Months of badgering by Western leaders counted for nought this week as OPEC+ announced a 2mn bpd quota reduction that serves to bolster prices and cover up issues raising production.
What: The reduction will lead to an effective output drop of around 1mn bpd.
Why: Price volatility, concerns about future upward production and dedication to the long-standing deal are all thought to have been factors in the decision.
What Next: The US has called out the move, threatening action to reduce OPEC’s influence on the market.
The OPEC+ group of oil producers made the decision to cut combined output by 2mn barrels per day (bpd) when they met in person this week for the first time since the coronavirus (COVID-19) pandemic began. It comes despite fears about the state of the global economy and follows a lengthy period during which Middle Eastern oil producers in particular have been urged to increase output as they near theoretical output highs.
The reduction was the group’s second in as many months, with September’s decision wiping out the 100,000 bpd added to output in August.
Over the previous 18 months OPEC+ had been working to return around 10mn bpd of supplies taken off the market to stem the massive losses experienced by oil exporting nations when crude prices plummeted in Q2 2020. The slow build-back ensured that prices rose steadily, but renewed volatility amid conflict and concerns about demand has necessitated action in the opposite direction as many market commentators opine that the group now views $90 per barrel as a non-negotiable price floor, though the Saudi government has vehemently denied any desire to control prices.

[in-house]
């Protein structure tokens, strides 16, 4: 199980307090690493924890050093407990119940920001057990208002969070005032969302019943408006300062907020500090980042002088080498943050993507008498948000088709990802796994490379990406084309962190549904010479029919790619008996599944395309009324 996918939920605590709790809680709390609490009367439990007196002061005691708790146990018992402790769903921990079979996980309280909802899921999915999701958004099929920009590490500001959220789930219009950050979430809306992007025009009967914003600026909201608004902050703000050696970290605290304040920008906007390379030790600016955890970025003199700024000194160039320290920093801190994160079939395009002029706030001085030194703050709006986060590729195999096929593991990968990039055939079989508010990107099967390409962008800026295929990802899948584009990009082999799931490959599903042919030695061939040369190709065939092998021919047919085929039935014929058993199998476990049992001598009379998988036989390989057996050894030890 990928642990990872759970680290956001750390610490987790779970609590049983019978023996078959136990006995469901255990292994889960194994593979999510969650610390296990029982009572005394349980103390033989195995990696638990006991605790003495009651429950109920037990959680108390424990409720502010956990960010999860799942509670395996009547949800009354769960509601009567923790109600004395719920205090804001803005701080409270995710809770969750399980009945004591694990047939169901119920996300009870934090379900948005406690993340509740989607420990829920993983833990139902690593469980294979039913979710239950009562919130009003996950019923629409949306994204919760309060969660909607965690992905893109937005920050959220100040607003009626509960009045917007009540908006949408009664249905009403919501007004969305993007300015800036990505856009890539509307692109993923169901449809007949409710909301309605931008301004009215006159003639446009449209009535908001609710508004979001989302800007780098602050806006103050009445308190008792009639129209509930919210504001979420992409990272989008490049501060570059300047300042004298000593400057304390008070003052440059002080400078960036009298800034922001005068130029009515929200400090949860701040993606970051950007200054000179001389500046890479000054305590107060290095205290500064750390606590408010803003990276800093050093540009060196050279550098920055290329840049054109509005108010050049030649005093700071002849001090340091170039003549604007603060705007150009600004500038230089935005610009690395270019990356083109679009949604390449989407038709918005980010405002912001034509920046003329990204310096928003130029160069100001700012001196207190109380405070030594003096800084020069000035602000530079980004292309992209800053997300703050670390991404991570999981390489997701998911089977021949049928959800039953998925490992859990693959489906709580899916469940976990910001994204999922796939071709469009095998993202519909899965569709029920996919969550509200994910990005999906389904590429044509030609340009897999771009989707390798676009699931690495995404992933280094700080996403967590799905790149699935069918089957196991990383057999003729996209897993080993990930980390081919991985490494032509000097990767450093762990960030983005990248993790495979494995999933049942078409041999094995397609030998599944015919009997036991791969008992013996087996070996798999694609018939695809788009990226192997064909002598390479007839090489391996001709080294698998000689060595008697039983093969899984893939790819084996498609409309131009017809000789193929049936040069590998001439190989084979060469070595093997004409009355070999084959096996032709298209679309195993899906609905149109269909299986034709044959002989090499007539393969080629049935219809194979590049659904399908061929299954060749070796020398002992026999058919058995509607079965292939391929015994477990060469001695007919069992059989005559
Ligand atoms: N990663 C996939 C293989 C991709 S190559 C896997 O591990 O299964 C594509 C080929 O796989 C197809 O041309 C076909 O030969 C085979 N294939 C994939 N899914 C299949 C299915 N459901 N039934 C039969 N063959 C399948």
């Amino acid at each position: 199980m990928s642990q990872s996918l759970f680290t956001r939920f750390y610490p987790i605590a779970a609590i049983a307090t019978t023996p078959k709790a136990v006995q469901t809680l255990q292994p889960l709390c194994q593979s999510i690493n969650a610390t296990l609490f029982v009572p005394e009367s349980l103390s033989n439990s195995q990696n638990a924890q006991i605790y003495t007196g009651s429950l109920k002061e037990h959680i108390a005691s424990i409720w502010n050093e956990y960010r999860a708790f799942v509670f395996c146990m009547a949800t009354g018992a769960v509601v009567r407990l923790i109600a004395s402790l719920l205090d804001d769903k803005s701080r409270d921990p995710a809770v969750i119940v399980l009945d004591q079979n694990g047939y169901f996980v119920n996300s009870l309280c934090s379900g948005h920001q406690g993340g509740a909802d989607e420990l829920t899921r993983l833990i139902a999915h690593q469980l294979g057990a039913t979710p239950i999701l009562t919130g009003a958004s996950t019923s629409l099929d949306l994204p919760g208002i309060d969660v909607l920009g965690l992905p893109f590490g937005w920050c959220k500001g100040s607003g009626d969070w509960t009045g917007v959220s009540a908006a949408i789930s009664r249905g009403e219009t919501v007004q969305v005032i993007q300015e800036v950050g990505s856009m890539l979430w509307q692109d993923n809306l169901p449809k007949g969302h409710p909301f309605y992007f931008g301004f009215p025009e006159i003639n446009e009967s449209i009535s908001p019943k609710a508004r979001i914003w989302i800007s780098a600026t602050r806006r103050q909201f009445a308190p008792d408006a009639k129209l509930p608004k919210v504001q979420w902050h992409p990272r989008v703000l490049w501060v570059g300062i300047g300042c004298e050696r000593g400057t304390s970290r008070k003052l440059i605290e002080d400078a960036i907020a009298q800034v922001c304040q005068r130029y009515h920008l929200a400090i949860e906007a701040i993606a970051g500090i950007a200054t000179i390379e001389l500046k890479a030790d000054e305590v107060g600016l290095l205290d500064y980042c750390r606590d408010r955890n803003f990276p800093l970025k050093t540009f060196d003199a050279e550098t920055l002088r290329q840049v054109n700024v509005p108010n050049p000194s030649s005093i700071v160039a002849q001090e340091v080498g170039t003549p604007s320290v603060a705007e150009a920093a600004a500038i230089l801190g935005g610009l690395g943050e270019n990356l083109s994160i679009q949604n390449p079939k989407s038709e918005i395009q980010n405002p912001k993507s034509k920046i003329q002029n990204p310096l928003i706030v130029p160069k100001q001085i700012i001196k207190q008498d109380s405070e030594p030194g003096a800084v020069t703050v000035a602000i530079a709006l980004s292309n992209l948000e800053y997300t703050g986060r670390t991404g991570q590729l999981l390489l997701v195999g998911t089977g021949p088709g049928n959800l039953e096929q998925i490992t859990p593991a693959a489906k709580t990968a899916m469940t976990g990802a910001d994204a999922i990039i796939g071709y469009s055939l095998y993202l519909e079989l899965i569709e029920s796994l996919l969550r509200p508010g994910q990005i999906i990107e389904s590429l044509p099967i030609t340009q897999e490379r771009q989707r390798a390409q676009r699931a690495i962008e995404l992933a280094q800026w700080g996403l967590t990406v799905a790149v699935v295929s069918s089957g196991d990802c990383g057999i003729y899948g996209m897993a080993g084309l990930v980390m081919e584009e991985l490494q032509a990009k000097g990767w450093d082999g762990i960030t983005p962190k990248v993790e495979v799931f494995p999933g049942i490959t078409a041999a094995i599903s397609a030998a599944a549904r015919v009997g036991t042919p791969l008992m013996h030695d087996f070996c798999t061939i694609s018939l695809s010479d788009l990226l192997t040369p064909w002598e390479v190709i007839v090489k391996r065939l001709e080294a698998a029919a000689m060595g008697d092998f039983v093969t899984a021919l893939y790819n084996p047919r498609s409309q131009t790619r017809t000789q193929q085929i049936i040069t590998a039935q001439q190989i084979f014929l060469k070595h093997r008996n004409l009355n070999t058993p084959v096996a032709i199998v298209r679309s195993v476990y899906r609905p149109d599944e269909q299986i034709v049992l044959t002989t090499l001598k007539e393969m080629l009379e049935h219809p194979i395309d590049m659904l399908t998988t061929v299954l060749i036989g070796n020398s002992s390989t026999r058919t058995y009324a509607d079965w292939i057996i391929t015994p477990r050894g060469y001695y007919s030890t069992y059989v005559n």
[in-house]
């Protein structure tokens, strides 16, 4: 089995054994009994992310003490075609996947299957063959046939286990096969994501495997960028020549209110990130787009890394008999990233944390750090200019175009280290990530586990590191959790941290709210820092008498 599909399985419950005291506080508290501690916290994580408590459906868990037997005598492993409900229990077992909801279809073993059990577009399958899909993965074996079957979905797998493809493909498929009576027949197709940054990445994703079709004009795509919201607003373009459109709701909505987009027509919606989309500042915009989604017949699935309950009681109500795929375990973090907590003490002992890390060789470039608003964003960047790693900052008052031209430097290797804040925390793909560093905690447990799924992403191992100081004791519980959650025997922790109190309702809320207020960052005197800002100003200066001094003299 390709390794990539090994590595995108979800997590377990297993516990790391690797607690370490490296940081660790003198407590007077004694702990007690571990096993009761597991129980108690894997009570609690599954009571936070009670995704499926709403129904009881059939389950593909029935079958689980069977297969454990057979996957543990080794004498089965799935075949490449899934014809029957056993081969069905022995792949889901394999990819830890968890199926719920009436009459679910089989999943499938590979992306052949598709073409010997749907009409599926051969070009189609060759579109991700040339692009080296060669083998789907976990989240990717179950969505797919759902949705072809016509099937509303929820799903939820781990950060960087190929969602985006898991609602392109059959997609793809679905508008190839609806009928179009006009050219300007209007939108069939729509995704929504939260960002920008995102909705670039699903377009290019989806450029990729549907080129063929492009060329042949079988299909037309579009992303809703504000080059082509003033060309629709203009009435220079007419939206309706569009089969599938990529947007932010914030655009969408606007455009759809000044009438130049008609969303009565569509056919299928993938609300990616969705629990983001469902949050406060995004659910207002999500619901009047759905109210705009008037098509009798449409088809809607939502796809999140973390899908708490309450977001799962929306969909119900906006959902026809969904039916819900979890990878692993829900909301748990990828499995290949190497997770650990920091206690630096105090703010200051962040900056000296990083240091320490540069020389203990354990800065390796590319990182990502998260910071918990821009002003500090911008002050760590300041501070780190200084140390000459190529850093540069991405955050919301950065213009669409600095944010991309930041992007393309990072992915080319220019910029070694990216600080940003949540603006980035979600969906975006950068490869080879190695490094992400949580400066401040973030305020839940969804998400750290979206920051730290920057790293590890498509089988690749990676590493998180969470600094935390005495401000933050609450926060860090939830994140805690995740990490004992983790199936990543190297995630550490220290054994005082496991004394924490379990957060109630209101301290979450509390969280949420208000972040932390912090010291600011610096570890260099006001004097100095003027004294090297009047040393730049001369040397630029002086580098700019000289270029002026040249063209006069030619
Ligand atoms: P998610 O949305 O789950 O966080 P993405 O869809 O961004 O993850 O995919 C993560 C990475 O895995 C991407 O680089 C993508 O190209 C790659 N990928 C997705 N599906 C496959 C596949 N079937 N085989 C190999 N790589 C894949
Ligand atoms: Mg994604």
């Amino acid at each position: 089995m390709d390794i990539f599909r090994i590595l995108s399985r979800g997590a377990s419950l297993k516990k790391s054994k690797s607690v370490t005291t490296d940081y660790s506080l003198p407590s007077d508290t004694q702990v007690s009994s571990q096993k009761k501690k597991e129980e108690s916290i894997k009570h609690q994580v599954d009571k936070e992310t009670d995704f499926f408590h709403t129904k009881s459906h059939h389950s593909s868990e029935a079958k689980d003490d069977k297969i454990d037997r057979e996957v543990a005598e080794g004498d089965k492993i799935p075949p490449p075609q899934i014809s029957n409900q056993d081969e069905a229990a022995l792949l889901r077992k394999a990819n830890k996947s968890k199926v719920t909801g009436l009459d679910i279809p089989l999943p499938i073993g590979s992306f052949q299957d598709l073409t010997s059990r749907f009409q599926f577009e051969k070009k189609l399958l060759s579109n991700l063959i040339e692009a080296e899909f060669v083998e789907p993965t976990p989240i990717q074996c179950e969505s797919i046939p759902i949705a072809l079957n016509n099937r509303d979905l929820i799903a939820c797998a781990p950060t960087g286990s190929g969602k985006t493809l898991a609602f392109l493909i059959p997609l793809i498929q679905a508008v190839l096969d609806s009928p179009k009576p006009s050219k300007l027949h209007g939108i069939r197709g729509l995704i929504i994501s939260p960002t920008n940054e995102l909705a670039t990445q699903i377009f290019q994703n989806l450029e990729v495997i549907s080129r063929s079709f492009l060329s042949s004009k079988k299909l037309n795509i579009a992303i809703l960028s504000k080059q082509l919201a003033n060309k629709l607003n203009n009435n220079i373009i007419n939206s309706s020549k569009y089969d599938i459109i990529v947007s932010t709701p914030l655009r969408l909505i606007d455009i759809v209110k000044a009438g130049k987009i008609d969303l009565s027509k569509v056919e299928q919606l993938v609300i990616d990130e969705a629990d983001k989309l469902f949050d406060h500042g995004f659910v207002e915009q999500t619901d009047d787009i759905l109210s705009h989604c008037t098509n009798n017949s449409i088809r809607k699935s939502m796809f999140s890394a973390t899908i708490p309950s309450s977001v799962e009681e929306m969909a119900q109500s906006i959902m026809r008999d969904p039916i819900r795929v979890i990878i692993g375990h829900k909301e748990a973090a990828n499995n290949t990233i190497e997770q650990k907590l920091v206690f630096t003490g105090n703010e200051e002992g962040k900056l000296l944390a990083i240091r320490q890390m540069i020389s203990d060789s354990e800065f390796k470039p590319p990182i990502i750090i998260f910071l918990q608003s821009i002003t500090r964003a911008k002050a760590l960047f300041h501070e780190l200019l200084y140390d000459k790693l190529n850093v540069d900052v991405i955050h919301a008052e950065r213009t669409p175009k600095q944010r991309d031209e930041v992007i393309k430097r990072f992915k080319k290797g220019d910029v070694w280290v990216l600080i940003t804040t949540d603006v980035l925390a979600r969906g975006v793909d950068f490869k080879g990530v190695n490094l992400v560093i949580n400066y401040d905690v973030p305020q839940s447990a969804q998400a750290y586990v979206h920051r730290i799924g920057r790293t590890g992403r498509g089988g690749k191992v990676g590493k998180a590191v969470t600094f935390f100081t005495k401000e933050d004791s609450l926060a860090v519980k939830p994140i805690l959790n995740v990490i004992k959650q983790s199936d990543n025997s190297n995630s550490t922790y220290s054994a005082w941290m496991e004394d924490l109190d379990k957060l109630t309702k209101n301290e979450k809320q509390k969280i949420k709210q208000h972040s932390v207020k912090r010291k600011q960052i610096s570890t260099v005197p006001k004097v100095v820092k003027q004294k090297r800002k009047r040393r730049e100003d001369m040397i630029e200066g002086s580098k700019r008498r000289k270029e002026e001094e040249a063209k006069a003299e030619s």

Criticism and collaboration
The cut drew immediate criticism from major consuming nations, led by the US, whose President Joe Biden lobbied hard earlier in the year to encourage OPEC+ members to raise output.
The White House published a statement by National Security Advisor Jake Sullivan and National Economic Council Director Brian Deese, which said Biden had been “disappointed by the short-sighted decision by OPEC+ to cut production quotas while the global economy is dealing with the continued negative impact of Putin’s invasion of Ukraine”. The true source of this disappointment is likely to be the upward pressure it will have on fuel prices just over a month before Biden faces a challenging midterm election.
However, despite widespread pressure, the group’s top producers – Saudi Arabia and Russia – have stuck by each other, appearing to have learnt from the folly of their short-lived price war that coincided with the start of the pandemic, and members said that the reductions were required “in light of the uncertainty that surrounds the global economic and oil market outlooks.”
With sanctions constraining the market for Russian crude as its ‘military operation’ in Ukraine continues and Moscow moves to annexe four south-eastern regions of its neighbour, Riyadh has refrained from criticism, perhaps with an eye on the stability of oil relations and another on its own long-running military campaign in Yemen.
Russia was reported to be keen to cut output by 1mn bpd, while Saudi Arabia had been rumoured to be considering an additional, unilateral cut in the region of 500,000 bpd.